But even though Amos didn’t want to doubt Katie, he knew something was wrong. She was sweet, but she also told disturbing stories. And she got tense when he sat too close to her. Also, he had watched her eyes light up, and her lips twitch, almost smiling, when the rumor had first started. Now, she seemed genuinely afraid, but was it of the Englisher or for herself?

What if he was wrong about her? Feeling distinctly moody, he was silent as he joined his friends.

“Hey, Amos! What’s wrong? You look like you ate a bad pickle or something.” Andy chuckled at his bad joke. But as he saw Amos’s face grow even moodier, his laughter died away.

“Nothing. It’s nothing. What’s going on with your carpentry work?” Amos wanted to talk about anything but Katie.

“Uh…gut. I guess. Why talk about work on a Sunday? How are things going with Katie? I’ve seen you taking her here and there.”

To give himself time, Amos took a long sip from his can of soda. Only, his impulsive jump from the porch had jostled the beverage in the can, and he took in more carbonation than liquid. Eyes watering, he choked and coughed, trying to push the liquid down. “Can we please not talk about her?”

Andy’s round, slightly dull face bore an expression of surprise. “Oh, guys, I think he had an argument with her!”

“Never mind. I’m leaving.” Amos wheeled around, angry that he couldn’t get relief from his doubts about his fiancée. Heading toward the barn, he ran to the ladder and upstairs. Hopefully here, he could get some peace and quiet so he could think. Sitting on the loose hay, he processed everything that Libby, Annie, and Eli had told him. Nee. There’s just no way. She has no reason to lie. She’s said she loves me, and I have to believe that. For nearly an hour, Amos sat in the hayloft, trying to convince himself. After all, I can’t tell Katie that people are starting to connect her to the rumor!

Amos had to get out of the barn. He needed some distance, just to get himself back under control. With the rumor, and now all of these accusations, he didn’t know what to believe. Amos hurried down the ladder. Coming around the side of the barn, he saw Katie. She looked worried.

Amos’s heart went out to her. “Katie! What’s wrong?”

“Nothing, now. I just couldn’t find you. I saw your buggy still parked over there, but when I couldn’t find you, I got scared. Is everything okay?”

Amos sighed. Seeing Katie at this moment wasn’t what he needed or wanted. Still, he didn’t want her knowing what he was feeling and thinking. Forcing his face into a weak smile, he shrugged. “Sorry. I got into a heated discussion with one of the guys.”

“Nee! I hope it’ll all be okay!”

“I don’t know. I just need to be on my own for a little, okay? I’ll come to find you soon.”

What if he knows?

But how could he know?

Katie asked, “Amos? Who did you argue with?”

“Never mind, Katie. It’s between me and…that person. I’ll join you soon. I just need to get back into a gut state of mind.”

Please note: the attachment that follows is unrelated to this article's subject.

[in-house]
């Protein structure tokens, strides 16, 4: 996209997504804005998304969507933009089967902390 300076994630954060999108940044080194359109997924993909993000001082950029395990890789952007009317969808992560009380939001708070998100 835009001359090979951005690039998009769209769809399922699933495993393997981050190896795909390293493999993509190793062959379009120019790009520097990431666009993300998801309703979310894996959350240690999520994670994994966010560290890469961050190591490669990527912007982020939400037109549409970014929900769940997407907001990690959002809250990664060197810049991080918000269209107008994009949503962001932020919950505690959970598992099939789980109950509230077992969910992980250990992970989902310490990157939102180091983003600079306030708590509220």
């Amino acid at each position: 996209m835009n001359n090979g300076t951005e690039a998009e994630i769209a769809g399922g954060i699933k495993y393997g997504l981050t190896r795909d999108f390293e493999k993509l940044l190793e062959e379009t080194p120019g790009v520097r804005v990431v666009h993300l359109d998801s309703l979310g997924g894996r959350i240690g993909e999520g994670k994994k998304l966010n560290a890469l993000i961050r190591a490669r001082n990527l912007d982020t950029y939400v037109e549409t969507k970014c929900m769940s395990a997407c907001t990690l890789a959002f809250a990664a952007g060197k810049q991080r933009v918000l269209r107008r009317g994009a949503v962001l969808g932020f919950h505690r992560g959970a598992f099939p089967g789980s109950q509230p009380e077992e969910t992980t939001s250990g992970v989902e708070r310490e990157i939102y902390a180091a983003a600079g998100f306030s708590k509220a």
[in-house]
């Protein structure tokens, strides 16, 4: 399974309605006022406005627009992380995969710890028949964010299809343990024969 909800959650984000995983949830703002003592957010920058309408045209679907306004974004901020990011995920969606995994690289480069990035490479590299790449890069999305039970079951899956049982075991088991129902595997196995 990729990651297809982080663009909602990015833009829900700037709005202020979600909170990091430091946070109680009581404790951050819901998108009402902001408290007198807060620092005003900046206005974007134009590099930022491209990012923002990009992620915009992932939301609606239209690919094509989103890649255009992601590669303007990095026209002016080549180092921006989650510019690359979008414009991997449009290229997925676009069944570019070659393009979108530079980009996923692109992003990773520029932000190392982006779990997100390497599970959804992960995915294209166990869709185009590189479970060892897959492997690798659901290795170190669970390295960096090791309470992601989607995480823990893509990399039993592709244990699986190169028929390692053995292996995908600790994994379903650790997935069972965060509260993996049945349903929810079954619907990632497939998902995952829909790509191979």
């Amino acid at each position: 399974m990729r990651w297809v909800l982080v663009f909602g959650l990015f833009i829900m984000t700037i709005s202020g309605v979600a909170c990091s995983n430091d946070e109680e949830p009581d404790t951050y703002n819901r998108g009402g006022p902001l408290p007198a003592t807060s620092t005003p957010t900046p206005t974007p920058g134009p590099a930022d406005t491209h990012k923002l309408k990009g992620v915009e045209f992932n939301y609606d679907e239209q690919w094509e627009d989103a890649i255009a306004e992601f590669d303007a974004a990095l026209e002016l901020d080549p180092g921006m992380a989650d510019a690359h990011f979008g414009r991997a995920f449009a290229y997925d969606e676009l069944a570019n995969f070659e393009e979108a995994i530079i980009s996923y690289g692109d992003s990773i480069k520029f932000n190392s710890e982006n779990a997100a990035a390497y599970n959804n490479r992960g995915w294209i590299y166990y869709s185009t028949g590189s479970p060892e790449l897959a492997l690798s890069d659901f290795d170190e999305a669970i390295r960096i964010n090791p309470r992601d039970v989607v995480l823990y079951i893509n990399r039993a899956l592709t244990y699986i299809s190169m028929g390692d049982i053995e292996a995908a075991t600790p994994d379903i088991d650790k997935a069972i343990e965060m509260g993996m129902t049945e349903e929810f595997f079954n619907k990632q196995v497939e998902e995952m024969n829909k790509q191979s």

“Well…okay.” Katie was hurt and queasy. If only she’d been able to stop herself from bringing back this stupid rumor! Head hanging, she walked away. Who was Amos arguing with? She’d seen him talking with his brother. Was Annie was with them? Annie had been acting strangely towards Katie lately.

What if Annie suspected?

Katie had to do something to deflect that suspicion away from herself. Desperate, she let her imagination run free. She had to find a solution to save her future with Amos.

After being cast out of their strict Amish community in Goshen, Indiana, Katie and her family have found a new home in Big Valley, Pennsylvania. She’s doing well. She has a boyfriend she loves, friends, and her parents are even beginning to trust her again.

Everything will be okay as long as Katie can stop making up stories.

But she can’t. There’s a pressure inside of her, building up from a secret from her past, and eventually, no matter how hard she tries to stop herself, the lies spill out. So she tells one little story about an Englisher. And then, as before, everything starts to fall apart.

Will a new community offer Katie a second chance at a life and love? Or is she too broken to save?

Find out in Amish Secrets & Lies, Book 1 of the Big Valley Amish series  by Rachel Stoltzfus. 

If you love Christian Amish stories about love, healing and the power of community, grab this series collection today!

use coupon SWEETROMANCE to save 15%

Formats include Mobi for Kindle, ePub for Nook, Kobo, Android and most eReaders and PDF for print & reading on your computer. 

Or Grab the Books on your Favorite Online Booksellers:

Thank you for reading! Read More of Amish Secrets & Lies for FREE online below: 

Amish Secrets and Lies Covers

Amish Secrets and Lies – Free Chapters 1-5

Katie Miller sighed, her bright green eyes dulled with boredom. Even though she was eighteen and technically on her rumspringa, her mam and dat still took her with them everywhere they went. They were scared of what she’d say and the trouble it might get them into. How can I get into trouble by myself at home? I could get things done for Mam. Maybe sweep out the carpentry shop for Dat. Anything but go along on their everlasting shopping trips! Today, they were shopping in one of the English stores in the area.

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Amish Secrets and Lies Covers

Amish Secrets and Lies – Free Chapters 10-12

Over the next few weeks, as Katie went around Big Valley, she kept getting the unsettling feeling that someone was watching her. She would stop driving her buggy or walking and gaze around, but she was never able to spot the watcher. Maybe it was just another story, bubbling to get out of her mind?